While we do have a lot of issues with how this has transpired, we do want to be a part of the solution going forward. We do want to continue to be in talks with the Minister of Education. Really our community was built around the college. The college is an integral part of our town. How do we keep it that way, how do we attract people to Fort Smith, attract them to the college and stay a part of that?

On that note, what kinds of things are being done to attract people to the community – both tourists and long-term residents?

One of the things, and this kind-of goes back to the daycare issue, is that we realize that has been a barrier to students coming in, to even students applying to attend the college – because when they are coming in from other communities, they don’t have the same familial connections that they might have in their communities. So by bringing in that essential service to our community, whether it’s partnering with the YWCA or the [Fort Smith] Daycare Society or if we have to look is this something we take on as a community, I think really that’s one of the first things that we really need to take a hard look at, because it is stopping people from coming to Fort Smith.

And not just students, but other professionals. That, I think, is going to be a critical piece over the next three years in moving forward economically with education, with the college. I think that’s one of the big pieces. And again, looking at how can that be a partnership with their Early Childhood Education program, and are there other programs that can also run like that in a community? Are there other programs like the Bachelor of Education program, where the students had done their practicums in our schools here, where we can bring in the long-term academic programming that really is part of the success of our community?



You’ve talked a lot about projects that are in the works and that you’d like to continue, and then the daycare as a new project in whichever form that takes. Do have any other big goals for the community, things that aren’t started yet but that you would like to start over the next three years?

We have a pretty big list already. One of the things that we would like and that we are looking at is a project manager position. I think what people don’t realize is the town actually has a very small number of staff members and so one of barriers that we have is just manpower resources. There is a position that can be funded, I think 80 percent through capital funds, for project management, where we can look at other opportunities for federal funding for capital projects, for infrastructure projects. And by having this project manager position, it would put less strain on our staff, who are already quite busy with all of the projects that we have. So how can we access this funding, what other projects can we look at to get outside funding and outside resources to look at other things that are needed in our community? It would be great to be able to do that.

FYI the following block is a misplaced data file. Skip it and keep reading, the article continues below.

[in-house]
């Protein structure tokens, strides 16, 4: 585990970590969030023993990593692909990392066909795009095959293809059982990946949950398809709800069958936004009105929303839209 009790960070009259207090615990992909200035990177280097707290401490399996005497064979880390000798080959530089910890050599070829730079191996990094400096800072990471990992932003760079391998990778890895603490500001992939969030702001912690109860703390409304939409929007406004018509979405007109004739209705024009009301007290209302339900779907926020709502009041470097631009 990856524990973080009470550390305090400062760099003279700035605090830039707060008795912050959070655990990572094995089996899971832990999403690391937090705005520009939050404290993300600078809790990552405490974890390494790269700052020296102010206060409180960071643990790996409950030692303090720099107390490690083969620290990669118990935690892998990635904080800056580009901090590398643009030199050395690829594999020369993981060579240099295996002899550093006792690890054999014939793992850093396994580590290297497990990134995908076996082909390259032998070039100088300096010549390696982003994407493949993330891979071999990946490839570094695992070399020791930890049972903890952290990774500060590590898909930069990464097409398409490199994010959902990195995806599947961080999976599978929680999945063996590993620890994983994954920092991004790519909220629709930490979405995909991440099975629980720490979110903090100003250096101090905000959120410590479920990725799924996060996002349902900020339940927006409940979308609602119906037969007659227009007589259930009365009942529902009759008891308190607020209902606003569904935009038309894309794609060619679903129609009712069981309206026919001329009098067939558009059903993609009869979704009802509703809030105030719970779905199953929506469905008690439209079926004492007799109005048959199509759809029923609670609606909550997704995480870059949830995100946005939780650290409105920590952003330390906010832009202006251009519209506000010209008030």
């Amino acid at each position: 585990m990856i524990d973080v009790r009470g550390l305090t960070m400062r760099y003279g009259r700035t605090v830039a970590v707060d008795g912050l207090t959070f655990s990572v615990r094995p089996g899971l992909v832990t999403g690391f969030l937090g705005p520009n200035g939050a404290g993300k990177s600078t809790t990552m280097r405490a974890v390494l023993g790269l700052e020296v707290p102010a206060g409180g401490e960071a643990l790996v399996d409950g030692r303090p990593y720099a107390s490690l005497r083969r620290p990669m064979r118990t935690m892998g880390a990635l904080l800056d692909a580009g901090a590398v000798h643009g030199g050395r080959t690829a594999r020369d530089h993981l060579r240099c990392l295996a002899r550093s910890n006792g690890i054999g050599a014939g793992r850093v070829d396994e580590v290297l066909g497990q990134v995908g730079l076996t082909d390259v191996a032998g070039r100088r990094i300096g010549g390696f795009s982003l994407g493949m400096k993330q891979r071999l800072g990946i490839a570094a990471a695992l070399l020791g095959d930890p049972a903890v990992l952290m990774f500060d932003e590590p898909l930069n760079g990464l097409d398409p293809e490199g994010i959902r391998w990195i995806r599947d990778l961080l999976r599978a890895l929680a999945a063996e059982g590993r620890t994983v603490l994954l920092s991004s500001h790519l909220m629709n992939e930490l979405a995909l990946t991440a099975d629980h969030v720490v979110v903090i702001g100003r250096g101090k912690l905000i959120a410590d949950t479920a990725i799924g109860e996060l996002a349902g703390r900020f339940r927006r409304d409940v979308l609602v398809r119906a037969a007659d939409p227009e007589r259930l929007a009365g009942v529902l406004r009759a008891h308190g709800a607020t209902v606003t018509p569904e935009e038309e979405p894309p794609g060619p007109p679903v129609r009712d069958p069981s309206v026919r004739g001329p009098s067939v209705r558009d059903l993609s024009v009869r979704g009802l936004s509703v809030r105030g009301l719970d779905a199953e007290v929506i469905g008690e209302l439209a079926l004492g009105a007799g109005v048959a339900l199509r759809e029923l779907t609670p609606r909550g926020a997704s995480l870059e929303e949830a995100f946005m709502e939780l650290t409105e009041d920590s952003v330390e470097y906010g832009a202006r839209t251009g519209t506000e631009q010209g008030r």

So this person would look for other funding for projects, that would that be part of their role?

Right, so projects like the landslide remediation, projects like the rec centre renovation, and our clean water wastewater. Even what can we do for our water treatment facility or for any water sewer, any kind of infrastructure projects in our community. We know that we are coming to end-of-life for some of our buildings like the town hall and the library, and what options are there for funding projects?

And again, talking about some of the stuff that we did earlier, a lot of it goes to just pre-planning. Once we have the plan for the landslide remediation, when those federal funds become available – and a lot of the time it’s short notice – when we have the plans already available we can access those funds. When we have the plans all ready for our downtown development – and what we need as far as sidewalks and pavement and water and sewer – when that funding is available, it’s something that we can act on quickly because we’ve already done the groundwork on it. So I think even just being able to do that and look at where funding pots are, what kinds of resources we can access… without dedicating the staff that we already have that are working to their capacity already.

So my last question is why you? Why would you tell people to vote for you as mayor? 

We’ve done quite a lot in our three years, and not just in our community. We’ve gone out and lobbied for our community, we’re lobbied for funding.

We’ve also had rep at NWTAC [Northwest Territories Association of Communities]. We are making sure that our voice is heard. It was unfortunate we lost the Northern Journal in Fort Smith and we’re very glad to have you as a reporter so that you are able to get our voice out to the territory, to other communities.

In the meantime, we’ve also been doing that. We’ve gone to Ottawa and lobbied for money, we’ve gone to Yellowknife and lobbied for our community, for our college, for the things we need to help our community succeed.

I’m focused on our community, I believe in our town what we have to offer, and I would like to continue to be able to do that.